You may have been following this saga. Basically, Artscape had a twenty year lease on a lot of space in the Distillery District which they leased out various arts organisations and studio artists, including Tapestry Opera and Nightwood Theatre; who jointly occupied the Ernest Balmer Studio and adjacent space wherein I attended many, many performances, rehearsals, workshops and so on. It’s what made the Distillery District more than a bunch of tourist tat and over-priced restaurants. But the lease ran out and the landlord declined to renew. Tourist tat is more lucrative than art and the Distillery District’s owners have always struggled with the idea of any purpose other than maximising profits.
March 3rd and 5th, Opera York are presenting Mozart’s The Magic Flute at the Richmond Hill Centre for the Performing Arts. Details are here. Also on the 5th at 1pm Opera Revue are playing a new venue; The Aviary in the Canary District. (They are playing another new venue, Granite Brewery, on the 12th. Opera Revue your source for craft beer!) And the following night at 7.30pm it’s AtG’s Opera Pub at the Drake at 7.30pm.
From the 9th to the 12th it’s UoT Opera’s spring offering at the MacMillan Theatre. This year it’s Arthur (not George) Benjamin’s A Tale of Two Cities. Benjamin is probably the only opera composer to be shot down by Hermann Göring. I’m not sure what, if anything, that says about his music.
Closing out November there’s Opera Revue at Castro’s this afternoon at 3pm and a couple of concerts on Wednesday. At lunchtime Wirth Prize winner Elisabeth Saint-Gelais and collaborative pianist Louise Pelletier present an intriguing looking programme in the RBA then at 7.30pm at Mazzoleni Hall the RCM’s Rebanks fellows are performing. Both are free but the Mazzoleni concert is ticketed and may be sold out.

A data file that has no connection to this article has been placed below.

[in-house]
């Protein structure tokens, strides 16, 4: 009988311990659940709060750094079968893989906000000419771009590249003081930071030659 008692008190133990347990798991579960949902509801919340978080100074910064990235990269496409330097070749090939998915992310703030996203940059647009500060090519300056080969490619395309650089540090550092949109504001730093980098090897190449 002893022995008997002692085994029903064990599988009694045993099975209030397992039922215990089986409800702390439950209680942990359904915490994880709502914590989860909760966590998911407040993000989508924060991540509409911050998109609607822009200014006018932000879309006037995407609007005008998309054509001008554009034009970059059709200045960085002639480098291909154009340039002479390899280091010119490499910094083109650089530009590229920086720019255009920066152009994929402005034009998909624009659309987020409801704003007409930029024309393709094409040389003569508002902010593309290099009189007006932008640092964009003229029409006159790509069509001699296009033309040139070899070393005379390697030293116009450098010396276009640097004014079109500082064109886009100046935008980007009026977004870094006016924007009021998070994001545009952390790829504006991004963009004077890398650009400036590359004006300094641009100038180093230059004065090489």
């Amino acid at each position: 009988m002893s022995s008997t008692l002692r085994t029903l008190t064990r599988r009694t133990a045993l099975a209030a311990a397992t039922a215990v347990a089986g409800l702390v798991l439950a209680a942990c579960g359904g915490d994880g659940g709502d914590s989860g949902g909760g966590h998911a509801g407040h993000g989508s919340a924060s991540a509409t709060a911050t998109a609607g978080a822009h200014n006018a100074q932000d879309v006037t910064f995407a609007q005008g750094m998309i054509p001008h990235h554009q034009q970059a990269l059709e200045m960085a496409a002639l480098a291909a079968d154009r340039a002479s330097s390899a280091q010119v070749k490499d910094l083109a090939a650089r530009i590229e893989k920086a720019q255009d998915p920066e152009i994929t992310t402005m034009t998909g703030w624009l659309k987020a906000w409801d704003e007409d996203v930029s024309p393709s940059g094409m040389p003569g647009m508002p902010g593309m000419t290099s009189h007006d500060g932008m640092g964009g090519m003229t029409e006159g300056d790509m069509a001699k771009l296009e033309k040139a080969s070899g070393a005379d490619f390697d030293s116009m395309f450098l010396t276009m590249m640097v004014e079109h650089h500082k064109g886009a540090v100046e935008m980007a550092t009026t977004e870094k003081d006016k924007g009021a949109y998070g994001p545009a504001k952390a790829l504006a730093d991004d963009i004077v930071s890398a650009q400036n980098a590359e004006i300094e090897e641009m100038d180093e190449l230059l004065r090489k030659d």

Tapestry Briefs: Les shorts qui chantent opened last night at the Alliance Française. It’s a twist on the traditional Tapestry Briefs show. This time it’s bilingual with the twelve sketches emanating from a bilingual LibLab held in Toronto in conjunction with Opéra de Montréal and Musique Trois Femmes. The short scenes are directed by Tim Albery and make really interesting use of video projections in the very Intimate theatre at the AF.
October 11th to November 6th at Crow’s Theatre it’s Rajiv Joseph’s Bengal Tiger at the Baghdad Zoo. “During the chaos of the 2003 American occupation of Iraq the lives of two American marines intersect with an Iraqi gardener as they search through the rubble of war for friendship, redemption, and a toilet seat made of gold.”
October 26th at 8pm at Koerner Hall Philippe Jaroussky is appearing with Ensemble Artaserse. It’s a rare chance to hear somewhat controversial countertemor Jaroussky sing with orchestra in an ideal venue. The concert includes works by a range of baroque composers. Some of the material is relatively familiar; “Cara sposa” from Rinaldo for example, but much is by less well known composers such as Hasse and Ferrandini. Artaserse Ensemble is a leading period instrument band that, besides Jaroussky, has appeared with such singers as Cecilia Bartoli and Andreas Scholl.